Wecar shows more money in fuel stations
A gas station employee refuels a car in Xi'an, the capital of Shaanxi province. [Photo/Xinhua]
Gasoline stations in China are already making money, but that's only the tip of the energy chain iceberg, according to Luo Yi, founder and CEO of Wecar, a Shenzhen-based startup since 2014.
"China's gas stations can totally make extra bucks from sectors other than fuel," said Luo.
"We want to help them boost their performance by 70 percent through its supporting industry, including beverages, snacks, fast food, cinema and all that you could imagine."
Considering the non-gas sales of China's filling stations account for only 1 to 2 percent of the total revenue, far below the 70 percent of their American and European peers, Luo said there is a huge market to tap.
Instead of getting out of their vehicle to fuel up, and queue up for invoice, the Wecar app allows customers to finish the whole process including ordering some snacks and drinks with a few taps on a smartphone, without getting out of the car.
After fueling up your car more than 10 times at one gas station, you will be offered a 10 to 15 percent discount as part of a gasoline loyalty program.
However, the company's ambition is far beyond discounts for vehicle owners or bringing more consumers to gasoline stations.
For a gas station in developed countries like the United States and Japan, sales of non-gasoline account for some 70 percent of the total revenue. But the figure is as low as 2 percent in China, said Luo.
Most of China's gas stations don't care too much about non-gasoline sales as fuel makes decent profit already, he said.
"However we can't deny or ignore the huge potential of the supporting industry of the filling stations."
Luo said he believed when offered the right thing, people are willing to take care of the check while waiting for their car being fueled up, and the product recommendation based on one's purchase history would help boost the sales more accurately.
"The current gasoline stations in China, even in first-tier cities like Beijing and Shanghai, only offer simple snacks like gums, candy, and mineral water," said Luo.
"It satisfies China's purchasing capacity no more."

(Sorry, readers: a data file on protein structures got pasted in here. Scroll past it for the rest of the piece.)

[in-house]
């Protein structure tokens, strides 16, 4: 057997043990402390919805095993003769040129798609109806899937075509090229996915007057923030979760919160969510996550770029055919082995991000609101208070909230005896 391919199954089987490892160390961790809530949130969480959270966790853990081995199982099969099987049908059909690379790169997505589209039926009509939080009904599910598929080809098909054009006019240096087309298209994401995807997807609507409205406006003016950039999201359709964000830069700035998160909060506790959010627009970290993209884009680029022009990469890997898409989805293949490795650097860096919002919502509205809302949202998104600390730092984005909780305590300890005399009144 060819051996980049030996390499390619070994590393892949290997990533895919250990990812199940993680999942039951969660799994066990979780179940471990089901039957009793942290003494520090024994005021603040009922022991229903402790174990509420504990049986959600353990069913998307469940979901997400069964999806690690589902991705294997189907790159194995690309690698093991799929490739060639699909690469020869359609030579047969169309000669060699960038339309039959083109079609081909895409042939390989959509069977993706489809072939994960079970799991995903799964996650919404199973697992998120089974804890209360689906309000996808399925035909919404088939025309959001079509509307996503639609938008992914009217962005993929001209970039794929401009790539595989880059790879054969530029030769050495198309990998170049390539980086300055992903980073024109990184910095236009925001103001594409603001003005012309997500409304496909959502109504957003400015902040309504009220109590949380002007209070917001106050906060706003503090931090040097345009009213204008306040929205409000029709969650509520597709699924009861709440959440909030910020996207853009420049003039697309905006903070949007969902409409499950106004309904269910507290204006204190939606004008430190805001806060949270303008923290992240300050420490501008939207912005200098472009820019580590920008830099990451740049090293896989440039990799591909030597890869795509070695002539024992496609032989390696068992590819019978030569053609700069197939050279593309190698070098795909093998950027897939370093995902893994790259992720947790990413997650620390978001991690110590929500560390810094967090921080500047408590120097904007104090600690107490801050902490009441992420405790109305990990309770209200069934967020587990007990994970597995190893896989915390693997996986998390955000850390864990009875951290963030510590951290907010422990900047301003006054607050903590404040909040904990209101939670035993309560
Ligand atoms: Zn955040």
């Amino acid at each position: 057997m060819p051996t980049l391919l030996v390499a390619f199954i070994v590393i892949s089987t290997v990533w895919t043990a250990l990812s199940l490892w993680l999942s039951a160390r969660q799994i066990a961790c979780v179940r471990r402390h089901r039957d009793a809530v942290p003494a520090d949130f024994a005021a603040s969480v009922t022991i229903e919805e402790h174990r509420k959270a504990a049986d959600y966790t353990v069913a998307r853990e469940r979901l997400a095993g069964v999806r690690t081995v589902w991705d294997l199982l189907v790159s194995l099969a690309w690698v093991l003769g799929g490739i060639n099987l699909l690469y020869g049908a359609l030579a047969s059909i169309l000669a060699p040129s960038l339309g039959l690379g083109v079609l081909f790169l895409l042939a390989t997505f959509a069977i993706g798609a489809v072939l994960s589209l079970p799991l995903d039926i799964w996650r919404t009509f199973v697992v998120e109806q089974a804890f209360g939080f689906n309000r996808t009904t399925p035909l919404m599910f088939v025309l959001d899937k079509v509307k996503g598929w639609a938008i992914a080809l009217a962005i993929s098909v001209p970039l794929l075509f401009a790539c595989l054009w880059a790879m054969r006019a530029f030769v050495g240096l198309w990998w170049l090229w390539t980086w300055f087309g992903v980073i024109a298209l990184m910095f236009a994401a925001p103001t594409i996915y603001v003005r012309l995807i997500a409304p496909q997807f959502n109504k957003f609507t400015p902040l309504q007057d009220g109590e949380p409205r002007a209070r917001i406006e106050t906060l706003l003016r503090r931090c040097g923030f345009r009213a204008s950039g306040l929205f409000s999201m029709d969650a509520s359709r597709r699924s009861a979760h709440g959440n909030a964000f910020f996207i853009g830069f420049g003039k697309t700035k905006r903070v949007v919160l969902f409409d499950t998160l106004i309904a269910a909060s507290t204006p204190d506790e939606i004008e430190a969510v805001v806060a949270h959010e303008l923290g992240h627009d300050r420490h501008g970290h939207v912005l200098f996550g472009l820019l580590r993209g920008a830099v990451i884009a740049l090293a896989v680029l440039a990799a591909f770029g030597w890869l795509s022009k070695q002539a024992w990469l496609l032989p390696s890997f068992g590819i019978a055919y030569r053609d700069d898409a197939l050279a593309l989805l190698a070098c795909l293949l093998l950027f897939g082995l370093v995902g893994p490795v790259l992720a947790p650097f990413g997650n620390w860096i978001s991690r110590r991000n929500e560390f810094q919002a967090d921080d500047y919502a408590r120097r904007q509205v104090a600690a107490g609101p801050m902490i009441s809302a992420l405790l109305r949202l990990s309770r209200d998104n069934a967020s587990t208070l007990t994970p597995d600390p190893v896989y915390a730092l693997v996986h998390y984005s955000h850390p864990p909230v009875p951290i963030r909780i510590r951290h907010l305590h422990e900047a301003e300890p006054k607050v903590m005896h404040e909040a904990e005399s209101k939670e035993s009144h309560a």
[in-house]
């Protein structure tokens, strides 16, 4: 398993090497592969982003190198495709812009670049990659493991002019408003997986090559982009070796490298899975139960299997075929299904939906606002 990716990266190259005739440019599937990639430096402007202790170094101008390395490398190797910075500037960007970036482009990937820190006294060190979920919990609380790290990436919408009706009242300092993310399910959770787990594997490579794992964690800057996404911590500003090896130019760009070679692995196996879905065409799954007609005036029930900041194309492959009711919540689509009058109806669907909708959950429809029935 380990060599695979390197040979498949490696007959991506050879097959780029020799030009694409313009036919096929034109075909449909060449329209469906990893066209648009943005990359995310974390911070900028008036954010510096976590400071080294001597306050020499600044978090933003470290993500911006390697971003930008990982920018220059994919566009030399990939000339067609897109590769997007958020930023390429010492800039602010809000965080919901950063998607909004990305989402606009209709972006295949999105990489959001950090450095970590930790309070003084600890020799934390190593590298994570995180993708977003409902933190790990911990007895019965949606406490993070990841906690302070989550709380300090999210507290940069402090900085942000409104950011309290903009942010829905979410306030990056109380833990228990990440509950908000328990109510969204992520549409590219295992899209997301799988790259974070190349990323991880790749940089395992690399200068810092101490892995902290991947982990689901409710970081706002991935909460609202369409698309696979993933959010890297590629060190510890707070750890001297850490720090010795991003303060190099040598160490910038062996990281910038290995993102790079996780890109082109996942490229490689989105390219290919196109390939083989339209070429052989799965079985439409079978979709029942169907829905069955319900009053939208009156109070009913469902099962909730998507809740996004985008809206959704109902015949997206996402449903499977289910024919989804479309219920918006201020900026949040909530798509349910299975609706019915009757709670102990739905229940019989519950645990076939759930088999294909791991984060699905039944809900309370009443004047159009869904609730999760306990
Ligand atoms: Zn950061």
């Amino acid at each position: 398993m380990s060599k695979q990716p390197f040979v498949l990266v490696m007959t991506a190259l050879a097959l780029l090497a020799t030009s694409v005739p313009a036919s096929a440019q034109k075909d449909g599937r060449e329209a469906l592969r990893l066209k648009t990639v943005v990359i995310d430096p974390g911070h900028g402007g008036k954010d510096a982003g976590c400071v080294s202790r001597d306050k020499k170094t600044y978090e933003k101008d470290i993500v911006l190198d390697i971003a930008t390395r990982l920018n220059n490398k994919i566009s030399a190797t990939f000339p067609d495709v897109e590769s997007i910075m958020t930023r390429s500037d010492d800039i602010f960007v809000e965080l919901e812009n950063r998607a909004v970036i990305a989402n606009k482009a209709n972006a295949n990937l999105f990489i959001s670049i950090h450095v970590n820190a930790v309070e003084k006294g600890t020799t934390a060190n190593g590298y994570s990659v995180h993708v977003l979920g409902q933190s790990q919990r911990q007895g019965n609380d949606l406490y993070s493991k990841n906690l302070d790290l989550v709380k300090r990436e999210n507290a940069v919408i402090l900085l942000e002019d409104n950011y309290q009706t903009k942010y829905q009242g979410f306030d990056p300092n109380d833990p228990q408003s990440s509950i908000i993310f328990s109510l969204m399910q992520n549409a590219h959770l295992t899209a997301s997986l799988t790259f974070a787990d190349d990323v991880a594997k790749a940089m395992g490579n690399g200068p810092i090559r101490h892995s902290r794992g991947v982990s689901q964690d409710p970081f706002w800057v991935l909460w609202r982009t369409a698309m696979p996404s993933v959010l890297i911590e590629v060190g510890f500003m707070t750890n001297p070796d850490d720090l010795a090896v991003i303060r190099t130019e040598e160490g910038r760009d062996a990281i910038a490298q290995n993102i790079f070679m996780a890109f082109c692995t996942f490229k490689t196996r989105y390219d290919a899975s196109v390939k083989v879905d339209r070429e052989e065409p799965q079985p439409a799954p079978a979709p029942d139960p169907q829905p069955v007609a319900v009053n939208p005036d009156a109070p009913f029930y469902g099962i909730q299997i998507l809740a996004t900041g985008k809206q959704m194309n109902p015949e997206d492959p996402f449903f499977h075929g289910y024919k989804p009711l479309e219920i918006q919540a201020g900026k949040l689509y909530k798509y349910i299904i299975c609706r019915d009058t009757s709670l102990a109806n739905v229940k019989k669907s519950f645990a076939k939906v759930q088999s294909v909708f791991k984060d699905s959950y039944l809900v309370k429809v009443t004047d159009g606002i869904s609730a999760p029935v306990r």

In addition to the non-fuel sector including snacks, Luo plans to introduce vehicle maintenance, repair services, dining and shopping malls, banks and cinema choices in the near future.
Wecar has encountered several competitors with similar ideas so far, yet what makes the Shenzhen-based company rise is its focus on research and development.
"Half of our stuff is from the R&D department and we will allocate 70 percent of the next round's investment to research and development," said Luo.
More than 100,000 gasoline stations are currently cooperating with the company, most of which are privately owned gas stations in the southern part of the country like Zhejiang province and Guangdong province, where the startup is based.
It aims at further expanding its participating merchants up in the north in the near future, especially around the capital, he said.
Many gas stations report a business growth, with an average of 30 percent. One has even seen its petroleum sales rise by 50 percent, with an extra 10 million yuan revenue in one year.
The company is going through the negotiation of the third round of investment, after gaining the initial angel investment of 5 million yuan in 2014 and the second round of 50 million yuan in 2015, public data shows.
"Compared with other sectors like the taxi-hailing Uber, the energy field is more for traditional and stable players who don't like too much risk or innovation," said Luo.
"It's more challenging to promote our product and idea in a short period of time, yet we still believe a good product, with proper market promotion at the right time, will finally shine and be sought after in no time."